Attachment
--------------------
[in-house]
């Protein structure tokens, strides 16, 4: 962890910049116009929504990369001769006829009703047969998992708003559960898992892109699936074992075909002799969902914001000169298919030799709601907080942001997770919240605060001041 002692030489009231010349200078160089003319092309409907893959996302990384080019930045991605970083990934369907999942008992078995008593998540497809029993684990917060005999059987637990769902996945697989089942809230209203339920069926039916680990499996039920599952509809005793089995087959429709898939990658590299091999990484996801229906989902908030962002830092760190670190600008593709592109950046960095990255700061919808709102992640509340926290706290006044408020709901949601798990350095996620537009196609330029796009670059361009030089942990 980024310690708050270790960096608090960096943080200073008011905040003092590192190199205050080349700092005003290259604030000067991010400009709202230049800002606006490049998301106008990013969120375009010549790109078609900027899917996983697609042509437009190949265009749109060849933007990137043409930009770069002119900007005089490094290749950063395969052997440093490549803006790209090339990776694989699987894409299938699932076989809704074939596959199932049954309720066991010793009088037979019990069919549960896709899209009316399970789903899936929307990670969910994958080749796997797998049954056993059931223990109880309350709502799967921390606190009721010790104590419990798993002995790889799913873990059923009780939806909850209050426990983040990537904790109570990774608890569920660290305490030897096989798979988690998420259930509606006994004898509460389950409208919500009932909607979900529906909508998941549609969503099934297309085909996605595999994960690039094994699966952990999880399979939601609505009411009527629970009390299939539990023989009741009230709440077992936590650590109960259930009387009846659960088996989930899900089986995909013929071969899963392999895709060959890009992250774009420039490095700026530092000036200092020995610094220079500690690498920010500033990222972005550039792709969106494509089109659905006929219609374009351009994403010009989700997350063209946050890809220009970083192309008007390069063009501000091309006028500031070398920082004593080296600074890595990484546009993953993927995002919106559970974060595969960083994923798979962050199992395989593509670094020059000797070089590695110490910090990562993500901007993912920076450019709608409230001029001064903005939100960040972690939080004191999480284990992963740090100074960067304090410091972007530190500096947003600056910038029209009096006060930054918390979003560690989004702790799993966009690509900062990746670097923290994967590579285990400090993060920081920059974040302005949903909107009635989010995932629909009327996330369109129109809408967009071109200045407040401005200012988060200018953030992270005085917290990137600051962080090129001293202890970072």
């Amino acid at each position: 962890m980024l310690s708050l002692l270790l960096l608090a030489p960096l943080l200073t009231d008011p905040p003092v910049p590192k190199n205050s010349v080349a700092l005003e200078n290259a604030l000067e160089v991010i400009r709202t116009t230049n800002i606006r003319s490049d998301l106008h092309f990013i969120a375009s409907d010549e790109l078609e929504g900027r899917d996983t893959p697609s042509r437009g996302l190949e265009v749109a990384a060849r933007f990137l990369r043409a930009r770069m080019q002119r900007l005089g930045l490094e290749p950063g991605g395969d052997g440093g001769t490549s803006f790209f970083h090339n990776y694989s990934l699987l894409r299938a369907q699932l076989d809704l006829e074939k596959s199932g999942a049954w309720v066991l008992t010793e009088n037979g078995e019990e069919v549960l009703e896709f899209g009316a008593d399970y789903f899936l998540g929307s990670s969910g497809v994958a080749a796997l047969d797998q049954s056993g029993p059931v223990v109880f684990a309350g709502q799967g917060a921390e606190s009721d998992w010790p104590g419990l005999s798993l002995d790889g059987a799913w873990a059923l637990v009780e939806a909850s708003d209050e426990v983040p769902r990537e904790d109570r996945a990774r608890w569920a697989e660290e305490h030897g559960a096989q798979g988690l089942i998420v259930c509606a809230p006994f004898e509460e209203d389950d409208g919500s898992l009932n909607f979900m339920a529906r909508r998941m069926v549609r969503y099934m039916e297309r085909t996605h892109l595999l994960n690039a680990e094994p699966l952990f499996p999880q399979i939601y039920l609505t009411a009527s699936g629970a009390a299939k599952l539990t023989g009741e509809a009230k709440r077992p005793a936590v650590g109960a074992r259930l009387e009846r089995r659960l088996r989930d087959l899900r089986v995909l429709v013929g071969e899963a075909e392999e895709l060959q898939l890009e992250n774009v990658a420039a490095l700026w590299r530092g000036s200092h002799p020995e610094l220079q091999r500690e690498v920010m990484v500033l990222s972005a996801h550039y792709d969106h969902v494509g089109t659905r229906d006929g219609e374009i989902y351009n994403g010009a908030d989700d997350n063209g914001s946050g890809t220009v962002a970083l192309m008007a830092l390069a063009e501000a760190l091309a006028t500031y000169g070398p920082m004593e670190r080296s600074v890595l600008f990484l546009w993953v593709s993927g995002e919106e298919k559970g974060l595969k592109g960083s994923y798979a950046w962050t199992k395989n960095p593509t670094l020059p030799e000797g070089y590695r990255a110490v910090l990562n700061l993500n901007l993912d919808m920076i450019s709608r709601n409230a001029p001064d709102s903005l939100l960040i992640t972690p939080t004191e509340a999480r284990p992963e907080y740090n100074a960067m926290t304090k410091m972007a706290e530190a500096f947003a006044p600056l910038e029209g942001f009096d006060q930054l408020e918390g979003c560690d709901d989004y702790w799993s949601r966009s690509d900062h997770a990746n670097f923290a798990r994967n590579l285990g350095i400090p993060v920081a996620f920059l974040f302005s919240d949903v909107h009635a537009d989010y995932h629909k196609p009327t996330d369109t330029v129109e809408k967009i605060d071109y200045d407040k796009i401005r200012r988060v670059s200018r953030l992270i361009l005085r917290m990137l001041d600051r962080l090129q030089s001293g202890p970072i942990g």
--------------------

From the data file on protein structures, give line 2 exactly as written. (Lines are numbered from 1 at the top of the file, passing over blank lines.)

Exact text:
């Protein structure tokens, strides 16, 4: 962890910049116009929504990369001769006829009703047969998992708003559960898992892109699936074992075909002799969902914001000169298919030799709601907080942001997770919240605060001041 002692030489009231010349200078160089003319092309409907893959996302990384080019930045991605970083990934369907999942008992078995008593998540497809029993684990917060005999059987637990769902996945697989089942809230209203339920069926039916680990499996039920599952509809005793089995087959429709898939990658590299091999990484996801229906989902908030962002830092760190670190600008593709592109950046960095990255700061919808709102992640509340926290706290006044408020709901949601798990350095996620537009196609330029796009670059361009030089942990 980024310690708050270790960096608090960096943080200073008011905040003092590192190199205050080349700092005003290259604030000067991010400009709202230049800002606006490049998301106008990013969120375009010549790109078609900027899917996983697609042509437009190949265009749109060849933007990137043409930009770069002119900007005089490094290749950063395969052997440093490549803006790209090339990776694989699987894409299938699932076989809704074939596959199932049954309720066991010793009088037979019990069919549960896709899209009316399970789903899936929307990670969910994958080749796997797998049954056993059931223990109880309350709502799967921390606190009721010790104590419990798993002995790889799913873990059923009780939806909850209050426990983040990537904790109570990774608890569920660290305490030897096989798979988690998420259930509606006994004898509460389950409208919500009932909607979900529906909508998941549609969503099934297309085909996605595999994960690039094994699966952990999880399979939601609505009411009527629970009390299939539990023989009741009230709440077992936590650590109960259930009387009846659960088996989930899900089986995909013929071969899963392999895709060959890009992250774009420039490095700026530092000036200092020995610094220079500690690498920010500033990222972005550039792709969106494509089109659905006929219609374009351009994403010009989700997350063209946050890809220009970083192309008007390069063009501000091309006028500031070398920082004593080296600074890595990484546009993953993927995002919106559970974060595969960083994923798979962050199992395989593509670094020059000797070089590695110490910090990562993500901007993912920076450019709608409230001029001064903005939100960040972690939080004191999480284990992963740090100074960067304090410091972007530190500096947003600056910038029209009096006060930054918390979003560690989004702790799993966009690509900062990746670097923290994967590579285990400090993060920081920059974040302005949903909107009635989010995932629909009327996330369109129109809408967009071109200045407040401005200012988060200018953030992270005085917290990137600051962080090129001293202890970072």